Friday, September 30, 2011

Rich Guilt

I read a fair amount, as input, some of which gets filtered through my brain and into this blog eventually. I don’t always know when I’m reading something that it’s going to stick with me.  But there was one among many commentaries I read this week that I keep returning my thoughts to. 

Katie Kieffer talks about the series of rich people (and singles out Brad Pitt) that have been coming out and saying, “Please, tax me more! I don’t pay enough.” Since it’s not against the law to overpay your taxes, or donate to government, I don’t know why these guilty rich people don’t just unburden themselves that way, instead of insisting that taxes on everyone should go up so that they can have less guilt.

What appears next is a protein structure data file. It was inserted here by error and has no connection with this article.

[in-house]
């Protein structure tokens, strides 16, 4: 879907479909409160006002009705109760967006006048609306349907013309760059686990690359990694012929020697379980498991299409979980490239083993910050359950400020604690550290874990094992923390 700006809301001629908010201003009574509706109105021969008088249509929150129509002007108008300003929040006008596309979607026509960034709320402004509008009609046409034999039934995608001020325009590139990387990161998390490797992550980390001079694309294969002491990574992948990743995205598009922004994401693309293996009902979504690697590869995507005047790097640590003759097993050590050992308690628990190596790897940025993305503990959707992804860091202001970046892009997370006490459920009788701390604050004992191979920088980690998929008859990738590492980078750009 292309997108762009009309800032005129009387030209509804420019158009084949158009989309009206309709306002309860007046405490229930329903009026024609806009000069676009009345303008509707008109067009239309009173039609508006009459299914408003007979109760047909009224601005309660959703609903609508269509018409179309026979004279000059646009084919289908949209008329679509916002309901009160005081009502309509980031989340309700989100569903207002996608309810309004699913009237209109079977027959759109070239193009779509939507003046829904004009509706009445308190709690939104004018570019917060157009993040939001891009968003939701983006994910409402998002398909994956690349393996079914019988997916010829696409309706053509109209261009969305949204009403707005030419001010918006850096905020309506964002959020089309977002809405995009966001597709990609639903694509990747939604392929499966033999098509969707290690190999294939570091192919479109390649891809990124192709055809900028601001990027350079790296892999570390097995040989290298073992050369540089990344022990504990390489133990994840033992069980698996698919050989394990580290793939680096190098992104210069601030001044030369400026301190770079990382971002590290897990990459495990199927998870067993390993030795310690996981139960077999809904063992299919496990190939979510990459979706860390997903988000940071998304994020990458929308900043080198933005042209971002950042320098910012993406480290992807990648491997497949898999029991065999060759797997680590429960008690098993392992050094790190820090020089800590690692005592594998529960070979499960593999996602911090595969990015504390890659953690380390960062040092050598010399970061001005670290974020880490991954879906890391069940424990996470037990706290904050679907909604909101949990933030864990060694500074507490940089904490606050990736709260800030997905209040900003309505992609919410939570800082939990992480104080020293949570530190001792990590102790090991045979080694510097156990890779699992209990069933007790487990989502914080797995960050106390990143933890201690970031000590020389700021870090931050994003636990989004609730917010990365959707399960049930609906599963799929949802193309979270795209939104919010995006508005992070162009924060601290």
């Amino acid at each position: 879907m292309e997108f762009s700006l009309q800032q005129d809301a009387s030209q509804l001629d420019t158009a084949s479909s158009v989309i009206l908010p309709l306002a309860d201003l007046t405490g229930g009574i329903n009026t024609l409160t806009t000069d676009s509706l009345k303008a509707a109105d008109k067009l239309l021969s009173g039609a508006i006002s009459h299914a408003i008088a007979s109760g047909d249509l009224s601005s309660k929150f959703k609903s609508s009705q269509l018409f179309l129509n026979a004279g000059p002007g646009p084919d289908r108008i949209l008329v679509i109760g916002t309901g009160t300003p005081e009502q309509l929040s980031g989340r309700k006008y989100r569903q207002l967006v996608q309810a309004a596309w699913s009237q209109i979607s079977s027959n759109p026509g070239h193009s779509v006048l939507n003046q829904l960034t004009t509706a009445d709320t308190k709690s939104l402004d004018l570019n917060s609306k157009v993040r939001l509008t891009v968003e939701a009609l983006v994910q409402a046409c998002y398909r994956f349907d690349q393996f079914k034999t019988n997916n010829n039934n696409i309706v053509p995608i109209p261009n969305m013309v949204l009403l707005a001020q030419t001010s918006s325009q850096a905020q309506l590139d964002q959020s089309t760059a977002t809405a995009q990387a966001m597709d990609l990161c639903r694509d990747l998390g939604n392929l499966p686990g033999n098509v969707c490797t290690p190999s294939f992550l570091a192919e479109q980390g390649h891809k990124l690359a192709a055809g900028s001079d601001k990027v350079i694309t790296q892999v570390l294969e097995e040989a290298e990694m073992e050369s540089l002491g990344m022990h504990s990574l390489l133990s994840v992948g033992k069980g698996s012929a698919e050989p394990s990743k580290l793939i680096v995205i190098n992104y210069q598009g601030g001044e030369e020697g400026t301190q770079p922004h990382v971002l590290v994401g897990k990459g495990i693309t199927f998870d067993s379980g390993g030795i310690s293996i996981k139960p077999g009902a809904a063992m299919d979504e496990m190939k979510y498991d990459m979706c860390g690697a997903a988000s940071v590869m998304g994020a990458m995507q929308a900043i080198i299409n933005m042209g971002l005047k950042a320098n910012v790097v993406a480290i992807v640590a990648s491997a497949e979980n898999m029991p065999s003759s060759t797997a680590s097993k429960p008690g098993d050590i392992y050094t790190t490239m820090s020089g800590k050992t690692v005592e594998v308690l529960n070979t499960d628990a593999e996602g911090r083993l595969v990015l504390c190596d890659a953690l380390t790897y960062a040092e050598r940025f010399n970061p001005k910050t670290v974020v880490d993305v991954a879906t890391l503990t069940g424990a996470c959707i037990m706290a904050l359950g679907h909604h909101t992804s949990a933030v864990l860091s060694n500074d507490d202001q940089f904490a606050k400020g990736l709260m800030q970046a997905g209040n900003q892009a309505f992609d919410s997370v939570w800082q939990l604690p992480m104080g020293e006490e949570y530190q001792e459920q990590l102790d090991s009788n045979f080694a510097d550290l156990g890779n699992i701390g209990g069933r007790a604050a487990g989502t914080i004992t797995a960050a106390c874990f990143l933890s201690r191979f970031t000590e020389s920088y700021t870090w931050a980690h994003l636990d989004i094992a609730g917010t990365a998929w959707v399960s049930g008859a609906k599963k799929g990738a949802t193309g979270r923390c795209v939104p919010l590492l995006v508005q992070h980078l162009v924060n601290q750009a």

Personally, I haven’t had the opportunity of experiencing rich guilt. Oh, well. But, as most in the middle class, I have experienced the frustration of paying a lot of taxes that look to me like they’re being squandered—badly and inefficiently spent on education and social programs the government never received the Constitutional power to spend my money on in the first place. I don’t think wanting my government to use wisely any money entrusted to it makes me greedy. 

Here’s one of Kieffer’s paragraphs: 

Money is a necessary tool whereby humans achieve productivity. So, when the government unjustly appropriates money from wealthy entrepreneurs who need their wealth in order to invest, take risks, grow their companies and create jobs, the government is greedy—not the wealthy individuals. A greedy person—or institution—wastes and abuses money by pursuing excessive wealth for no productive reason. 

I suggest reading the whole piece.

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